education in Baltimore throughout history. In addition to a critical examination of historical and contemporary segregation in Baltimore City public schools, the show tracks the nine students
who graduated from School Number 1 in 1889 - Baltimore’s first all-Black high school graduating class.
acquired formal training and knowledge. The exhibition examines Black education in Baltimore from the essential role of churches such as Bethel AME in the antebellum era to the first public
schools available to Black students after the Civil War.
Participants are invited to gently dip their fingers in the water. The Clayborn Temple is due for renovations in the upcoming year. The church was a gathering site for sanitation workers in Memphis during the Civil Rights era.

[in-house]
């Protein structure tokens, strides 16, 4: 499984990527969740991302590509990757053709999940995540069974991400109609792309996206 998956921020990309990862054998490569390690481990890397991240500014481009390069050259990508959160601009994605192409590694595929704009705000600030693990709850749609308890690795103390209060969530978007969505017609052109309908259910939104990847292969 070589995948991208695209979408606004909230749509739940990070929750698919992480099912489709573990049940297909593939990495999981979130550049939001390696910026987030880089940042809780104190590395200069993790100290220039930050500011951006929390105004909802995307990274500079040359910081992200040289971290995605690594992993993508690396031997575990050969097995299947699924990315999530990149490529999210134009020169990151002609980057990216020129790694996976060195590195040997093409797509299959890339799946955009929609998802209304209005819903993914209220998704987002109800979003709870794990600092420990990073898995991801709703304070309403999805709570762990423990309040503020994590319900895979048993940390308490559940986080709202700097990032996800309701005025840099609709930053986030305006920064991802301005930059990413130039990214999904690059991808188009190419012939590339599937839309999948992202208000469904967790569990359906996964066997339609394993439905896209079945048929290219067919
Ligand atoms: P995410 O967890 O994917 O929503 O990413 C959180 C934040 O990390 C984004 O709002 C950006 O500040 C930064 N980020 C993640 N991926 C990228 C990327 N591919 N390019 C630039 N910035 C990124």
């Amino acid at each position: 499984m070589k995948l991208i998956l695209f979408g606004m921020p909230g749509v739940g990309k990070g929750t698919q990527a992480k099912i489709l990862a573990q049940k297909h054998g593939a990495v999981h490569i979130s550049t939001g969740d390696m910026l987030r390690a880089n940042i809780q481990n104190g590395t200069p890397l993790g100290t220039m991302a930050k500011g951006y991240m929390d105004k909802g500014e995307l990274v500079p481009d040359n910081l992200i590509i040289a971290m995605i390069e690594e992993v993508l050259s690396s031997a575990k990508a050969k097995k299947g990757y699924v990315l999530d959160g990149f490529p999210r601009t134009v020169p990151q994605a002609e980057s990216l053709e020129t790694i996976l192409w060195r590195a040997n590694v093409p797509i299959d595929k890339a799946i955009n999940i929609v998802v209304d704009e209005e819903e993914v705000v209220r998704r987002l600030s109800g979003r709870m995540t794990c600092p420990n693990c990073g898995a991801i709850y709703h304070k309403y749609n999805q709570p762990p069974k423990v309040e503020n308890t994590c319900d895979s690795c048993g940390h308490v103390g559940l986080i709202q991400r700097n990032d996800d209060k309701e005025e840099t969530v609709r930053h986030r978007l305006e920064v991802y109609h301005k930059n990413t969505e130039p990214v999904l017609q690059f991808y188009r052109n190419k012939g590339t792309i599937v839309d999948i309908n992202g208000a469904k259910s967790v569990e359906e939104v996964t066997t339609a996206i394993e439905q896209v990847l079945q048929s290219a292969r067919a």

Participants are invited to hold the hands of the sculpted video display to look around a 360° video of the Clayborn Temple and listen to a speech by Martin Luther King Jr.
A chalkboard with a backlit whiteboard on the reverse side, this piece acknowledges the origins of the display space. Charles Carroll presided over his manor in Maryland; a 10,000 acre estate that included approximately 1,000 African slaves. At the time of his death, his 130 remaining slaves were valued at $5 each.